MEMORANDUM FOR TBE RECORD
SUBJECT: Meeting with Mr.*
1. Mr. Holland reported the prepared press conference with the Secretary icheduled fort which time the Secretary willuestion on the UFCO which will permit hia to say that the Government had endeavored to see that the UTCO-Guatemala financial dispute ahould te negotiated, but that It was the Ouateaalane who did not want the matter to be settled; thus clalme that the dispute with Guatemala are based on IfFCO matters are falsethe dispute ln fact Is one with rocmc-nlsm and nothing else. Mr. Holland elatedimilar line would be taken ln the Secretary's Seattle speech June 9.
Mr. Leddy confirmed that he waa coordinating the matter of the cables describing documentation on the OERAR eras shipment.
Ecuador, It was reported, la likely to oppose the OAS meeting Means for Influencing Ecuador's poaltion vera dlaeueeed.
fc' Mr- Holland discussed the probabilities that the Guatemalan government might, at some time In the near future, attempt toase to the Security Council. It was concluded that such en action
be damaging because (a) our strength at the DM Is sufficient so that on this Issue tbe Guatemalans would find themselves Isolated with only Soviet and satellite support, and (b)ovewould enable ua to point out that thisy-paaaing ofront to the lnter-Amerlcan system.
5- Mr. Leddy reported that tbe Department la at this momentm result In the separation of Jorge Torlello from. financial affiliation, particularly Vestinghouse.
6. The desirability of Mrs. Roosevelttatement on communis, in Guatemala waa discussed, and it was concludedove la this direction ahould be taken only with the Secretary's foreknowledge and approval. ,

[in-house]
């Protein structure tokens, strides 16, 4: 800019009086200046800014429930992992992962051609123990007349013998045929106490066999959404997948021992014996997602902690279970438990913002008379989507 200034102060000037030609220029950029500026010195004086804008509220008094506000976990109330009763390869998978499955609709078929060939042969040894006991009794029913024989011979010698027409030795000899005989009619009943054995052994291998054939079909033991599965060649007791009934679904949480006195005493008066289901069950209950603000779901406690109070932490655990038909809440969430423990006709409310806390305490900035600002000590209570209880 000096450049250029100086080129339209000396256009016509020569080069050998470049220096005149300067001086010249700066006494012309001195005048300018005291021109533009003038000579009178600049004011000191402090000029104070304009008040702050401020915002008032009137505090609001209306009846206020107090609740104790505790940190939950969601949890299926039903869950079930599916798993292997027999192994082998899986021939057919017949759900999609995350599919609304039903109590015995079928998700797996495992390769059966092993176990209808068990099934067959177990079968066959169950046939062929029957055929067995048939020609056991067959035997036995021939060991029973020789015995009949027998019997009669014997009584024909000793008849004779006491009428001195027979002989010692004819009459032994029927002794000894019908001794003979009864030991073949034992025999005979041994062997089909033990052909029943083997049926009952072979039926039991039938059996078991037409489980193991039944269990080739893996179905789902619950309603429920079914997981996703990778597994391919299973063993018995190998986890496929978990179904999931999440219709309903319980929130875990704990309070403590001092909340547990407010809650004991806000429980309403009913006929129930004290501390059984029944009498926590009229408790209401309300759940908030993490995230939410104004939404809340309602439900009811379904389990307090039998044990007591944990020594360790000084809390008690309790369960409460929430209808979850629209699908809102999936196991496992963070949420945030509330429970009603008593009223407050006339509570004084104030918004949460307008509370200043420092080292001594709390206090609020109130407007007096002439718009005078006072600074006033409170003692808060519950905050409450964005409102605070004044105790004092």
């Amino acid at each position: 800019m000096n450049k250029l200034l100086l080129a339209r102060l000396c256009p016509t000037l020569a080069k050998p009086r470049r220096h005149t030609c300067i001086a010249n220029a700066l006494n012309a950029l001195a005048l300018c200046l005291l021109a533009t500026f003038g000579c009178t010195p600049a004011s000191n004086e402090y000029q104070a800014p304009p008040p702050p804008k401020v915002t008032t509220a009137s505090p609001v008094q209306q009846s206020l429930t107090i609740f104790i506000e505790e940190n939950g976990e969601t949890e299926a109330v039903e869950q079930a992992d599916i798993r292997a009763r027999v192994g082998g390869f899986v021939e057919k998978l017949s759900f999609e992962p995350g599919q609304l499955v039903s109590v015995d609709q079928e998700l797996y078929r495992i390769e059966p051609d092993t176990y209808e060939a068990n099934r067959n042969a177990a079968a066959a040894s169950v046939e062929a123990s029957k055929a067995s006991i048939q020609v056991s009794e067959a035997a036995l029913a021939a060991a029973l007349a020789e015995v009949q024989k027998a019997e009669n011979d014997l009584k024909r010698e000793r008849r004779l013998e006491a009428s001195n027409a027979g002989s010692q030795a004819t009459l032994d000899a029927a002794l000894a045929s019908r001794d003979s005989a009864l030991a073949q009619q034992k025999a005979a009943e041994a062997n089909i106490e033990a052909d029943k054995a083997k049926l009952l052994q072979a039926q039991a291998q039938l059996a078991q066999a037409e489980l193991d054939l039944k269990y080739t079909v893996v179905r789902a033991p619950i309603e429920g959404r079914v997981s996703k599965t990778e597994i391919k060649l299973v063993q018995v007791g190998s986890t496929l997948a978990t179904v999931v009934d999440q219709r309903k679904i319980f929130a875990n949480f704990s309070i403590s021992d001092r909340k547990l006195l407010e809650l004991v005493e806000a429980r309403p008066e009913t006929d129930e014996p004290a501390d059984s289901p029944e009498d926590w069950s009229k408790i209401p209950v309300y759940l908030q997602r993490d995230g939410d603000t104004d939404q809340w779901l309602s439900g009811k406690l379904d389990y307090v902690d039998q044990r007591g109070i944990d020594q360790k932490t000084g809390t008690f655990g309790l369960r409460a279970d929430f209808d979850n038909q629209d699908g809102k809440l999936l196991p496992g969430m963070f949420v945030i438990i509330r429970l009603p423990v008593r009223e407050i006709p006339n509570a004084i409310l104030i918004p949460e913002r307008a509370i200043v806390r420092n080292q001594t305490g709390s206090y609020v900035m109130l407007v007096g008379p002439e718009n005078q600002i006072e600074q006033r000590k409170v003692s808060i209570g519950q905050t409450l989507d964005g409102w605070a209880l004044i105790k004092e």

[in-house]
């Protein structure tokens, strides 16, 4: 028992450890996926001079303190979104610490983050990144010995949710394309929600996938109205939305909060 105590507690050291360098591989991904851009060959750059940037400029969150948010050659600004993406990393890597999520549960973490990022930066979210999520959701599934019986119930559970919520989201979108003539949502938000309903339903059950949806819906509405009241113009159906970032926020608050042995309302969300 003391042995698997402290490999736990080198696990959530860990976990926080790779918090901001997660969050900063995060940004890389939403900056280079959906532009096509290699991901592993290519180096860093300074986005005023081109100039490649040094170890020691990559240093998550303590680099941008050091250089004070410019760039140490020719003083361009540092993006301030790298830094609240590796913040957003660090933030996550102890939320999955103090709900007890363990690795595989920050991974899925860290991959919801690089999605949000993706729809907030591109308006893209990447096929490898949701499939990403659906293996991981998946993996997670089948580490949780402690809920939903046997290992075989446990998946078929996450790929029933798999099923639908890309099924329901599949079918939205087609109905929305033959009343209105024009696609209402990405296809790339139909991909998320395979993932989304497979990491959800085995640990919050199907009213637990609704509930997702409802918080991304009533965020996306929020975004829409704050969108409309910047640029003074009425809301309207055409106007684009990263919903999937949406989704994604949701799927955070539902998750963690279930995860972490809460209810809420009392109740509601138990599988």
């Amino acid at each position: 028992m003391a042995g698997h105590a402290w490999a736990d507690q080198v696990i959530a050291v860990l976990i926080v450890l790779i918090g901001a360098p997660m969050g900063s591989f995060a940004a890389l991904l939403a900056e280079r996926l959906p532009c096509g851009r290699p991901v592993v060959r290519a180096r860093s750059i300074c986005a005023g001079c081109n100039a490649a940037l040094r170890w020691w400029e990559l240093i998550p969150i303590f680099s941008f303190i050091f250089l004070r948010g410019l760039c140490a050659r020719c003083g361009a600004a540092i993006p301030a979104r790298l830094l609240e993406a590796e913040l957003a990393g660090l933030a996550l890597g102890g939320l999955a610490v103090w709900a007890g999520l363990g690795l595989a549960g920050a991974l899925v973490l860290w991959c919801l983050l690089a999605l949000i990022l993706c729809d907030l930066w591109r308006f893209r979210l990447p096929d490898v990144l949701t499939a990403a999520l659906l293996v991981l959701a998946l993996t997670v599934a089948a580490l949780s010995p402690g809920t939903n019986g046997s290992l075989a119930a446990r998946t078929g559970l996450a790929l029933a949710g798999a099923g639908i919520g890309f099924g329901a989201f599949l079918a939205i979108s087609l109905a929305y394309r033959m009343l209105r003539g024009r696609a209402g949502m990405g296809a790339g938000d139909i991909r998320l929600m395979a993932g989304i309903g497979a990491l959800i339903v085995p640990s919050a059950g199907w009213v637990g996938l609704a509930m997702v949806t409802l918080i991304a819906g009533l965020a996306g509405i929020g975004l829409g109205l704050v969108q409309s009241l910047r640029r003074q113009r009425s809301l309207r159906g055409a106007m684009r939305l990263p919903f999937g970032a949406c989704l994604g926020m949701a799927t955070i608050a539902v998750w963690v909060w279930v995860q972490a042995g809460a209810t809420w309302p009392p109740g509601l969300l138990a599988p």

7" ck of precise information on the nature of the AI.PHEM arms
l8ht of th* contmuance of the Military Miselon to Quateaale. Mr. Holland decided againelegram should be sent to Ambassador Peurifoy requesting him to report definitively whether the Military Misilon can or cannot supply information oo the nature of the arms.
confusions which It was thought could result fromCHO directive on the Interception of arms-bearingwere reviewed, and lt was concluded that the Intention ofvould be enforced and general efficiency laproved If itwith tha Havy that the Department, rather than cko, lavhich ships are "suspect".
Nr. Holland, afterroposed telegraa to Bonn, asked jabather we vould still pick up the check on Oeraan flag ships aeiayed during arms Inspection and found to be carrying arms. Mr r" ^replied In principle yes, and since it was not appropriate to discuss this natter before the group, conferred with Nr. Leddy, who was advised that he preferred to ascertain whether the Director stillsuch support frcai us before the release of the cable. Kr. Leddy replied that he had discussed the Batter withast week and thatad said all right but that he would prefer to discuss it with the Director. Mr. Leddy aod Mr greed that the cost Is likely to become considerable and far ottjvm cbe liability resulting from the single case of the WOLFSBBOOK. It waa concluded that before the Agency should agree to be liable for suchn understanding should be rormalised between tbe Agency and the Department.
With regard to the afreeting of tha blockade after the OAS Agreement, Nr. Holland pointed out that If ve are to interfere with Guatemalan foreign trade, tha stopping of American flag vessels will prove more Important than interrupting European traffic, and that wo shall use ao anearch for Communist agents and courier syetems. Mr. Holland asked tbe group to considerormula for this. Subsequently Krthla matter with Mr. Leddy and offered to undertake acme reaearcn which amyactual basis or grounda for laying ontory.
Kr. Holland requested o initiate actionis American dcawatlc groups to publicise against the purchase of Guatemalan bananas and coffee. Nr. Holland vould use this ln connection with his attempts to persuade those countries vho are so far reluctant to support tha GAB meeting--he vould pointrowing pressure for unilateral action and urge tha reluctant countries to collaborate vith the united States before tba domestic pressure should become too heavy. SubsequentlyMr. Leddy to handle this aa an overt measure vith Amarus, civil groups and suggested that Mr. Holland has ample proof of domestic pressure existing today- It vas concluded that Nr. Leddy vould only call on the Agnecy in the event the Department could not make th* naceeaary arrangements.